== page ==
Rising senior Cole Stoudt will be part of a three-man race to replace Tajh Boyd.
CLEMSON, S.C. – Dabo Swinney had already heard the old quarterback cliché.
At a recent press conference to wrap up Clemson’s 2013 football season, the first question lobbed at the Tigers’ head coach concerned the quarterback situation and if he’d use a two-quarterback system.
“Somebody asked the other day if I’d consider playing two,” Swinney said. “Well, sure, but there’s the old adage that if you don’t have one, you have none. That may be very true, but the situation here is that we have some really good players and some great talent at that position, but there’s always competition.”
Swinney is open to using a two-quarterback system, at least early on, to replace Tajh Boyd as Clemson’s signal-caller.
One look at Clemson’s 2014 schedule released Wednesday suggests that Swinney and his staff would be wise to settle on a starting quarterback sooner rather than later.
Two of the Tigers’ most difficult road trips will happen in the season’s first three games, an incredibly difficult task to tackle with any first-time starting quarterback, much less a duo.
Picking a stable starter could give Clemson its best chance for success in a pair of hostile environments.
Whoever replaces Tajh Boyd has huge shoes to fill. Boyd finished his collegiate career as the ACC’s all-time passing touchdowns leader and No. 2 in passing yardage, behind only former N.C. State standout Philip Rivers. He holds 58 Clemson and ACC single-game, single-season and career records and led the Tigers to their first BCS win and the program’s first ACC championship since 1991.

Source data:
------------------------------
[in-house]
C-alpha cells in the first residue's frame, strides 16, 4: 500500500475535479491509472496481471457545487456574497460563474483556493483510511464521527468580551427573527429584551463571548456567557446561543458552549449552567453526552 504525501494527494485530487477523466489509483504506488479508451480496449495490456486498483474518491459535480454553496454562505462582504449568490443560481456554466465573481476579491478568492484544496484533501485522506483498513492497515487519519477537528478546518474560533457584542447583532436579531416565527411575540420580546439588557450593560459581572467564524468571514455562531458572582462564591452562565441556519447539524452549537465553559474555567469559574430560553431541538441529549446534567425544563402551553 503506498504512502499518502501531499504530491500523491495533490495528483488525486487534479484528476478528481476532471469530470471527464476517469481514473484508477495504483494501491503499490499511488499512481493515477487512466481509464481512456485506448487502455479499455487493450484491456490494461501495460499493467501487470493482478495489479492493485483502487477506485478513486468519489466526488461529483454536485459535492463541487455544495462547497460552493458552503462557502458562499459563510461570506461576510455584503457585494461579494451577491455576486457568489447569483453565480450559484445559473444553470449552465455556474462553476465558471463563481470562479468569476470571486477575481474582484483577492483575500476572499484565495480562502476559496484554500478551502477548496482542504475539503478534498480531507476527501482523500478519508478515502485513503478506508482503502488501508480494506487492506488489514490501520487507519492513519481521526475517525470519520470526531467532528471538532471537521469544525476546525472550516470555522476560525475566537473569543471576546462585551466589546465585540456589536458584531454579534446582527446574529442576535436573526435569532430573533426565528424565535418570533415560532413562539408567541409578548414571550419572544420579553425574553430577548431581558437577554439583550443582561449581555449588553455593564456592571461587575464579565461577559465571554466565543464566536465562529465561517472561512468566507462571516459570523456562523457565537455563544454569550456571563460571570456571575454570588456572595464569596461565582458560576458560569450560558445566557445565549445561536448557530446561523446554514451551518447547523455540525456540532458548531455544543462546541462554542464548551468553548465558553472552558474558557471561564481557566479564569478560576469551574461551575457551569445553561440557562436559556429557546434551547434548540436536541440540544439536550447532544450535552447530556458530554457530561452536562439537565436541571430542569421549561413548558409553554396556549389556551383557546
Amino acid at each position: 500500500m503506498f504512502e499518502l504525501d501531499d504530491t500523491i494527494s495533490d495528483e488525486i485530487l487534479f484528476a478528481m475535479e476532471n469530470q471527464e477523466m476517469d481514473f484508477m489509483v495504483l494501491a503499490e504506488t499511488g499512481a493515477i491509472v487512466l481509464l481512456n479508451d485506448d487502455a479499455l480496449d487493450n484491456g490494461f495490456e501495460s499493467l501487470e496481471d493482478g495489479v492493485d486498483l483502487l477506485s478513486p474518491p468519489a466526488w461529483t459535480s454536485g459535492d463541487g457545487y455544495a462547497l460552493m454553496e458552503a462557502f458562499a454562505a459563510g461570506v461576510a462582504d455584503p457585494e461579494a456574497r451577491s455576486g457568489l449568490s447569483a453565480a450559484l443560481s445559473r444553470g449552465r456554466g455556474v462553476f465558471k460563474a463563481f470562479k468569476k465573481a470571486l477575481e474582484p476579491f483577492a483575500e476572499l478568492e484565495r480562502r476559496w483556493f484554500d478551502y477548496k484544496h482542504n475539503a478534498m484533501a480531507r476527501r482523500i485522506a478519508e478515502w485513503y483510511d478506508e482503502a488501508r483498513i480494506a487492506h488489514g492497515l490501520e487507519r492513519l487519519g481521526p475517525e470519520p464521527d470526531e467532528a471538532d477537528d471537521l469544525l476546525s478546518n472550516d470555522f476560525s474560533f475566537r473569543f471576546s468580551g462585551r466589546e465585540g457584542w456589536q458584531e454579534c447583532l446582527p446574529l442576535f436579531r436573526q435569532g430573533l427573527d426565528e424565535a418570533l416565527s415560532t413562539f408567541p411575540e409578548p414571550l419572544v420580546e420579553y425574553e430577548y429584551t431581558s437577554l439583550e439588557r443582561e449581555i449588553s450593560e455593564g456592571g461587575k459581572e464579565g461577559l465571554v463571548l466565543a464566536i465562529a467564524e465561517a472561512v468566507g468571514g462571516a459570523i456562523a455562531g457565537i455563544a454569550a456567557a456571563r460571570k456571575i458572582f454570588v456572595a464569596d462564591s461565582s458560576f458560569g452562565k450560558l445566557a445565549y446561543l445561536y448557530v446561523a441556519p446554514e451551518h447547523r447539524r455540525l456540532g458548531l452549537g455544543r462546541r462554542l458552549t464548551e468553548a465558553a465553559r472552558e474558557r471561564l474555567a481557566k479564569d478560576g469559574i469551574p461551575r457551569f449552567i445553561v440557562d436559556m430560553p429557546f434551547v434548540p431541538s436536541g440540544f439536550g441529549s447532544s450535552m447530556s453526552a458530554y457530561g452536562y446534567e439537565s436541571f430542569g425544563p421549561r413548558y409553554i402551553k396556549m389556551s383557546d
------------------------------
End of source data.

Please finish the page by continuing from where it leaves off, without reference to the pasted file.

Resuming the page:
Swinney has three choices. Rising senior Cole Stoudt served as Boyd’s backup the past three seasons: He was highly efficient in 2013, completing 47 of 59 passes (79.7 percent) for 415 yards, five touchdowns and no interceptions.
Rising sophomore Chad Kelly recovered from a spring ACL tear to complete 10 of 17 passes for 58 yards in mop-up duty, adding 117 rushing yards and a 38-yard rushing touchdown.
And then there’s incoming freshman Deshaun Watson, who has already enrolled at Clemson and will go through spring practice with his new teammates.
Considered a 4-star quarterback by 247Sports and the nation’s top dual-threat quarterback recruit, Watson is a prolific player. As a junior at Gainesville (Ga.) High School, he rolled up 4,024 passing yards with 50 passing touchdowns and eight interceptions, adding 1,441 rushing yards and 24 touchdowns on the ground.
The trio will compete in spring practice for the position, although Swinney has set no public timetable for naming Boyd’s successor.
“I’m really looking forward to it because I think we have great candidates,” he said. “ I see these guys working. I’ve seen Chad Kelly out on the field doing drills by himself. I had to go do a little video over in the indoor practice facility, and there’s Cole Stoudt working by himself, doing drills. Those are things that you like to see because you know you’ve got guys that really want to be the guy and that they are going to go above and beyond to give themselves a chance to win the job.